* Your assessment is very important for improving the work of artificial intelligence, which forms the content of this project
* Your assessment is very important for improving the work of artificial intelligence, which forms the content of this project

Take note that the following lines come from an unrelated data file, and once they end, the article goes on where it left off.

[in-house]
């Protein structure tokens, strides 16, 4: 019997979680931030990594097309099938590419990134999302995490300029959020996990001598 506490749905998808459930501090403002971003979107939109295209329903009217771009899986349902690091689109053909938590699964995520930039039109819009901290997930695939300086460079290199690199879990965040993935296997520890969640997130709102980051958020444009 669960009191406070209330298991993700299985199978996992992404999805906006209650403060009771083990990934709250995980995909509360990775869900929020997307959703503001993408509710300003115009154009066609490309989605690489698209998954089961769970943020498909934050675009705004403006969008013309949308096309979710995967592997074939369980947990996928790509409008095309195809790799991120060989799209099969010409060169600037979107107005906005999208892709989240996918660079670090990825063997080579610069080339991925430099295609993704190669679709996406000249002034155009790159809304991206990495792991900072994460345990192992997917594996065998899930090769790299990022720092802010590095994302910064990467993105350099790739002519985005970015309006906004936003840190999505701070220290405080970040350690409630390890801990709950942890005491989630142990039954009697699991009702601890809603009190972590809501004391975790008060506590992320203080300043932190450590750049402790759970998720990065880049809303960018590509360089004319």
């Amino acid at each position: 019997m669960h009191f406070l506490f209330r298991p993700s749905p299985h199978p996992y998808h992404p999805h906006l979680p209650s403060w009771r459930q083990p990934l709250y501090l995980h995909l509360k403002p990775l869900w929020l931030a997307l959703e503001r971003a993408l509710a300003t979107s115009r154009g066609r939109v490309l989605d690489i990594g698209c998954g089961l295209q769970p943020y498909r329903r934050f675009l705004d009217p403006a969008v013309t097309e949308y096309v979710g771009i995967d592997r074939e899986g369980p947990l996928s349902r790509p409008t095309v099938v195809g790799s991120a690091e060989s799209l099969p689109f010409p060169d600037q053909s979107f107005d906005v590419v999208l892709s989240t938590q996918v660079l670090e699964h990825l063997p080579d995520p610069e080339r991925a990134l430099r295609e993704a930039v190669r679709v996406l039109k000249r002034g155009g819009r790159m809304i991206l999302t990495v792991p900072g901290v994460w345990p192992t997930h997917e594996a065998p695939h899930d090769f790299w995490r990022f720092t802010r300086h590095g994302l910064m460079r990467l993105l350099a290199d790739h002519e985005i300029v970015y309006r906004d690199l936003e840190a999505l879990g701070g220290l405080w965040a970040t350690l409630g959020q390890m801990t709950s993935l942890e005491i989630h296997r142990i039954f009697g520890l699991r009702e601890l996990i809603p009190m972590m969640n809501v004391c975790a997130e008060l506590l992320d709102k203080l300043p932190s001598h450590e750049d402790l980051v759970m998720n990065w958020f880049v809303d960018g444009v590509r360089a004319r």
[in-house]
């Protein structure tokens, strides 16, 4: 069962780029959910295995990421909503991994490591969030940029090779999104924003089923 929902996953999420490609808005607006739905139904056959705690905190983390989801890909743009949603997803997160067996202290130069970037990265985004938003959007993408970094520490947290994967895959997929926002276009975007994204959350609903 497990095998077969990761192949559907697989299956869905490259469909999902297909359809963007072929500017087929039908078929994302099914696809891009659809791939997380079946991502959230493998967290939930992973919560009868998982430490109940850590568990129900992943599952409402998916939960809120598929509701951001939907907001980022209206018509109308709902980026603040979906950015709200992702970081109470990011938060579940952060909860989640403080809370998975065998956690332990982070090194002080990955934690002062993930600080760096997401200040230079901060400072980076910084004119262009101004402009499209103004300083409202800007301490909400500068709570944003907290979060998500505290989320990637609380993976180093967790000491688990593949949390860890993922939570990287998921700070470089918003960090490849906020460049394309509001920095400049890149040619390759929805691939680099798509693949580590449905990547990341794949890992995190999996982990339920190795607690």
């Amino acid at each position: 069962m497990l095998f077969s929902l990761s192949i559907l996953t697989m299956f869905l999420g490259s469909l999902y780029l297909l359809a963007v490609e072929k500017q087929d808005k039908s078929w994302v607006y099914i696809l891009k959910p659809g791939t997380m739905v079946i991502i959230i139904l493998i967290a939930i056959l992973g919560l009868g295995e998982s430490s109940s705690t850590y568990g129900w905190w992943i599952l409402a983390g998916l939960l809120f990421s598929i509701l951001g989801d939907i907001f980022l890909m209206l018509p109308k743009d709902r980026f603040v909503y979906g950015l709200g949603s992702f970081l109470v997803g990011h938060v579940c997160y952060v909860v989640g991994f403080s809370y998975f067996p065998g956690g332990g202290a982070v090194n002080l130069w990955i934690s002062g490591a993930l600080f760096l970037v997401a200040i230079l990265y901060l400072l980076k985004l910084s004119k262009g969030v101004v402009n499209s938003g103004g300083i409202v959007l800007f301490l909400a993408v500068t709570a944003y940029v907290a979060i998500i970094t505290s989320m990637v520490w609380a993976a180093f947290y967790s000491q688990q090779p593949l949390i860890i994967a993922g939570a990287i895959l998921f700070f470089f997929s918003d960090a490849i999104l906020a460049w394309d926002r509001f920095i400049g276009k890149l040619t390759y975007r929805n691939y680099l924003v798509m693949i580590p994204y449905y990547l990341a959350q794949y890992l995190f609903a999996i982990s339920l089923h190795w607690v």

“Top Ten” Clinical Tips on Symptom Management for Patients with Advanced Cancer Dr. José Pereira Head Division of Palliative Care, University of Ottawa Medical Chief, Palliative Care Service, Bruyère Continuing Care & The Ottawa Hospital Provincial Medical Lead for Palliative Care, Cancer Care Ontario Dr. Sandy Buchman Palliative Care Consultant, Temmy Latner Centre, Toronto & University of Toronto Quality & Primary Care Engagement Lead, Palliative Care Program, Cancer Care Ontario Faculty/Presenter Disclosure Faculty: Dr. José Pereira Program: 51st Annual Scientific Assembly Relationship with commercial interests: – Grants/Research Support: Takeda (past) Education grant to conduct review of breakthrough pain – Speakers Bureau/honoraria: Nil to report – Consulting Fees: Nil to report – Other: Nil to report Disclosure of Commercial Support This program has NOT received financial support This program has NOT received in-kind support (except for myself and my organization who have allowed me to be here to present on their time) No potential for conflict(s) of interest to declare Mitigating potential bias Jose Pereira – Takeda: Product has very limited role & prohibitively expensive Faculty/Presenter Disclosure Faculty: Dr. Sandy Buchman Program: 51st Annual Scientific Assembly Relationship with commercial interests: – – – – Grants/Research Support: Nil to report Speakers Bureau/honoraria: Nil to report Consulting Fees: Nil to report Other: Nil to report Disclosure of Commercial Support This program has NOT received financial support This program has NOT received in-kind support (except for myself and my organization who have allowed me to be here to present on their time) No potential for conflict(s) of interest to declare Mitigating potential bias Sandy Buchman – Nil to declare Any burning questions?? 1. Systematic Screening of Symptoms Cancer patients experience many symptoms across the illness trajectory Symptom Intensity & Tumor Stage (Non-hematological cancers) N= 240 Median # of symptoms = 8 per patient No evidence of disease Local disease Regional disease Metastatic disease No. of symptoms 9 (0-24) 7 (0-17) 6 (0-15) 10 (0-25) Moderate to severe symptoms 4 (0-14) 3 (0-12) 3 (0-12) 6 (0-20) Chang VT et al. Symptom and Quality of Life Survey of Medical Oncology Patients: A Role for Symptom Assessment. Cancer 2000;88:1175-1183 Symptoms are under-reported by patients unless standardized questionnaire used White C, et al. ‘‘Now that You Mention it, Doctor . . . ’’:Symptom Reporting and the Need for Systematic Questioning in a Specialist Palliative Care Unit, J Pall Med 2009; 12(5):447-450 Symptoms: Patient reporting versus systematic assessment Total symptoms identified: 2,397 – Of these, only 14% (322) were volunteered Homsi J, et al. Symptom evaluation in palliative medicine: Patient report vs systematic assessment. Support Care Cancer 2006;14:444–453. Edmonton Symptom Assessment Scale (ESAS) ISAAC II • ESAS R • Patient Self-Report Functional Status (ECOG) • Additional questions • Beginning process of tailoring kiosk to clinics & needs Clinicians can fail to recognize 50-80% of patients concerns during consultation Significantly reduced symptom distress across a number of symptoms 2. Useful Clinical Tools The Palliative Performance Scale (PPS) Palliative Performance Scale (PPS) ECOG Stable 0 % Ambulation Activity & Evidence of Disease Self-Care Intake Level of Consciousness 100 Full Normal activity No evidence of disease Full Normal Full 90 Full Normal activity Evidence of disease Full Normal Full 80 Full Normal activity with effort Evidence of disease Full Normal/ Reduced Full 70 Reduced Unable to do normal work Evidence of disease Full Normal/ Reduced Full 60 Reduced Unable to do house work Significant disease Occasional Assistance Normal/ Reduced Full or Confusion 50 Mainly Sit/Lie Unable to do any work Evidence of disease Considerable Assistance Normal/ Reduced Full or Confusion 40 Mainly in Bed As Above Mainly Assistance Normal/ Reduced Full or Drowsy or Confusion 30 Totally Bed Bound As Above Total Care Reduced Full or Drowsy or Confusion 20 As Above As Above Total Care Minimal Sips Full or Drowsy or Confusion 10 As Above As Above Total Care Minimal/nil Drowsy or Coma 1 Transitional 2 E-of-life 3 4 20 Encourage patient to see family physician regularly or find one. Palliative Alerts Establish plans to deal with emergencies (e.g. pain crisis) DNR & Advanced directives % Advance care planning. Explore pt’s Discuss code status understanding of illness, Review treatment plan discuss prognosis & goals of care. Ensure ESAS & PPS/ECOG done at Initiate each visit. home care Consult Palliative Care Team as needed Discuss preferred versus optimal place of death based on needs & circumstances For some patients the decline may be more gradual while for others it may be more precipitous Death ILLNESS TRAJECTORY IN PROGRESSIVE CANCER 21 Prognosticating using the PPS in Cancer Patients Lau F, Downing M, et al. J Pain, PainSympt Manage. 2009;38(1) Transitioning End-of-life www.advancecareplanning.ca Cancer Care Ontario Symptom Management Guidelines Mobile Smartphone App & Pocket Guides: Symptom screening tools https://www.cancercare.on.ca/toolbox/symptools/ 3. Palliative Care Earlier Than Later Old model of Palliative Care Palliative Care: Earlier in illness, not only at end-of-life Palliative and End of Life Trajectories 29 Palliative and End of Life Trajectories 30 Palliative and End of Life Trajectories 31 4. Selecting an analgesic: The WHO Ladder Pain: A Multidimensional construct “I have pain” Total Suffering/Pain Several domains merging Pain Spiritual & existential Other symptoms Total Suffering Psychological Cultural 34 Social & financial WHO Analgesic Ladder Selecting between different opioids Morphine remains first line strong opioid Inter-individual variability between opioids No large studies to demonstrate that one opioid is superior to another Less constipation with fentanyl – Clinical significance? Renal impairment – May still use morphine but reduce dose/prolong dosing intervals & monitor – Fentanyl & buprenorphine – Beware of methadone Opioid Formulations Short-acting formulations for Opioid-naïve patients Pain crises 37 Long-acting formulations Reserve for stable situations Add short-acting opioids for breakthrough pain Opioid Neurotoxicity Clinical Presentation – Myoclonus, hallucinations, cognitive impairment, delirium, severe somnolence, dysesthesia, allodynia Mechanism unclear Management strategies – Switching opioid (opioid rotation) – Decreasing opioid dose (if pain is well controlled) – Hydration 38 Adjuvants for neuropathic pain 1st line – – – – – TCA, gabapentin, pregabalin Start low & go slow Trial of at least 5-7 days before increasing dose Monitor for side effects NNT=3-4 2nd line – Pregabalin, corticosteroids 3rd line – Ketamine, lidocaine Adjuvants for Bone Pain NSAIDs – Limited use in severe pain – Renal and gastro-intestinal side effects – Limitations of Cox-2 specific NSAIDs recently noted Steroids – Useful in pain crises Radiotherapy – 75% to 85% response rate (decreased pain) – Few side effects with palliative therapy – Response within 1 to 2 weeks (maximum response up to 4 weeks later) – Duration of analgesia is several months 40 Adjuvants for Bone Pain Bisphosphonates – Reduction of skeletal events (good evidence) – Management of more acute pain with parenteral infusion (some controversy) Calcitonin – Not effective 41 5. Managing Breakthrough Pain Breakthrough Pain (BTP) Transient exacerbation of pain on a background of well controlled baseline pain. Variable in intensity, duration, frequency & cause Types – Unpredictable – Predictable • Incident Pain “End-of-Dose” failure not BTP • Treatment – Use a short acting opioid formulation – Use same opioid as background treatment if possible – Exceptions: Fentanyl patch – 10% of total daily dose – Then titrate breakthrough dose (5% to 20%) Breakthrough pain Breakthrough dose needs titration (5-20%) once baseline pain controlled Role of new sublingual formulations of fentanyl very limited – Expensive – Patient must be on at least 60mg of oral morphine per day – Limited role 6. Management of Dyspnea Is this patient short of breath? 46 47 Management Approach to Dyspnea Screen Assess Identify and treat underlying causes if possible and if appropriate 48 + Treatment of symptom + Communicate: Explain situation to patient and family and reassure Pharmacological Measures to Control Dyspnea? 49 Pharmacological Measures to Control Dyspnea Oxygen Opioids Adjuvant therapies 50 Non-Pharmacological Management Use a fan Position: lean forward, head up Avoid exacerbating activities 51 7. Management of Nausea Brain cortex(rare) Transmitter: GABA, Ach Causes: Anxiety, anticipatory nausea Anti-emetic: Anxiolytic Vomiting Centre Transmitter: Ach, Dop Causes: co-ordinates vomiting reflex Nausea & Vomiting: mechanisms Chemoreceptor Trigger Zone Neuro-transmitter: Dopamine, 5HT3 Causes Drugs (chemotherapy, opioids, SSRIs) Toxins (infections, cytokines) Biochemical (hypercalcemia, uremia) Anti-emetic: 1st line: Metoclopramide, domperidone 2nd line: Haloperidol (small dose) 3rd line: ondansetron Anti-emetic: Same as CTZ Gastro-intestinal tract Vestibular apparatus (rare) Neuro-transmitter: Histamine Causes: Motion sickness Anti-emetic: Antihistamine 53 Neuro-transmitter: Dopamine, 5HT3 Causes: Tumors & tumor bulk, Obstruction, ileus, constipation Anti-emetic: Same as CTZ Selecting an anti-emetic Depends on underlying mechanism 1st line agents: – Usual (one of the following) • Metoclopramide 10mg PO QID PO/Subcut • Domperidone 10mg TID PO (max dose 30mg/day) – In case of bowel obstruction (one of the following) • Haloperidol 0.5-1mg subcut BID • Dimenhydrinate 2nd line agents: • • • • Dexamethasone Ondansetron Methotrimeprazine Cannibinioids If antidopamine agent: monitor for EPS & akitisea 8. The Management of Delirium in patients with advanced cancer CLINICAL PRESENTATION Clinical Subtypes Delirium presents in one of three forms. Hyperactive form Mixed form Hypoactive form Meagher D. Motor subtypes of delirium: Past, present and future. Int Rev Psychiatry 2009;21:59-73; Lawlor P et al. Occurrence, causes and outcomes of delirium in advanced cancer patients: a prospective study. Archives of Internal Medicine. 2000;160:786-794. CAUSES OF DELIRIUM Causes per episode Often multifactorial etiology per episode – On average, 3 causes per episode • E.g. opioid neurotoxicity, dehydration and hypercalcemia Consider several causes concurrently Sometimes the causes are unclear or cannot be found Urinary retention aggravates delirium Consider underlying dementias in very elderly patients Lawlor P, et al. Occurrence, causes and outcomes of delirium in advanced cancer patients. Archives of Internal Medicine. 2000;160:786-794. Bruera E et al. Impact of delirium and recall on the level of distress in patients with advanced cancer and their family caregivers. Cancer 2009;115:2004-2012 57 Common Causes of Delirium in Palliative Care Drugs – – – – Opioids Anticholinergic drugs such as tricyclic antidepressants Anticonvulsants Benzodiazepines Infections Dehydration Metabolic/Organ failure – Renal or liver failure, hypercalcemia, hyponatremia 58 Hypoxemia Brain disease: metastases or primary brain tumors BZP withdrawals (uncommon) Full bladder (aggravates) Overall management approach Role of benzodiazepines in Palliative Care Benzodiazepines Appear to worsen delirium in palliative patients. Generally avoided. Breitbart W et al. Doubleblind trial of haloperidol vs chlorpromzine vs lorazepam in palliative AIDS pts. J Am Psych 1996;153(2):231-237 DELIRIUM Management Guidelines. Cancer Care Ontario 2010 Pharmacological management Symptom Management- 1st line Mild Haloperidol 0.5mg or 1mg po or subcut OD or BID PLUS Haloperidol 0.5mg or 1mg PO /subcut q1hr PRN Then titrate dose if initial dose ineffective (see “moderate” doses) Moderate Haloperidol 2mg or 2.5mg po or subcut BID to TID PLUS Haloperidol 2mg PO /subcut q1hr PRN OR Methotrimeprazine Then titrate dose if initial dose ineffective Severe Single dose of midazolam 2.5mg to 5mg subcut stat PLUS Haloperidol 5mg subcut stat OR Methotrimeprazine Follow with haloperidol 2.5mg or 5mg q 30min PRN subcut (max of 10-15mg /day) The Role of the Atypical versus Traditional Antipsychotic medications Haloperidol remains 1st line Methotrimeprazine 2nd line Newer atypical antipsychotics reserved for: – Pts requiring longer term treatment – Pts with EPS on haloperidol – Olanzapine can be given SC The Myth of the “PLEASANT CONFUSION” 54% of pts whose delirium resolved recalled the delirium experience. 78%: delirium as highly distressing Patients with hypoactive delirium were just as prone to experiencing distressing delirium as those with hyperactive delirium. Breitbart W et al. The Delirium experience: Psychosomatics. 2002;43:183-194 9. Depression at the End of Life Diagnosing depression in palliative care context What is the prevalence of a major depression in patients with advanced disease? Diagnosing depression in palliative care context What is the prevalence of a major depression in patients with advanced disease? – 10-15% – 25% in pancreas cancer Challenge – Somatic symptoms non-specific • Weight loss, fatigue Pervasice Worthlessness, guilt, hopelessness, death wish Management Supportive Counseling in all Pharmacological management in some (where ability function is affected) – – – – – Citalopram (sedating) Venlafaxine (stimulating) Mirtazapine (sedating, appetite stimulation) Duloxetine (if requires adjuvant analgesic) Methylphenidate (short onset of action) 10. Airway secretions Airway “rattle” at end of life Differentiate between upper and lower airway secretions. Upper airway secretions: – If mild to moderate: • Reposition & reassure family – If severe • Reposition, reassure, anticholinergic Glycopyrrolate 0.4mg Subcut q2 hrs prn OR Scopolamine 0.4mg Subcut q 4 hrs prn Lower airway secretions (Pulmonary edema) – Furosemide 20mg-40mg subcut stat End of Life “Comfort measures” (last hrs/days) Avoid blanket orders No need to start “morphine drip” if there was no pain before No need to start midazolam drip if there is no refractory symptom and palliative sedation is not required QUESTIONS??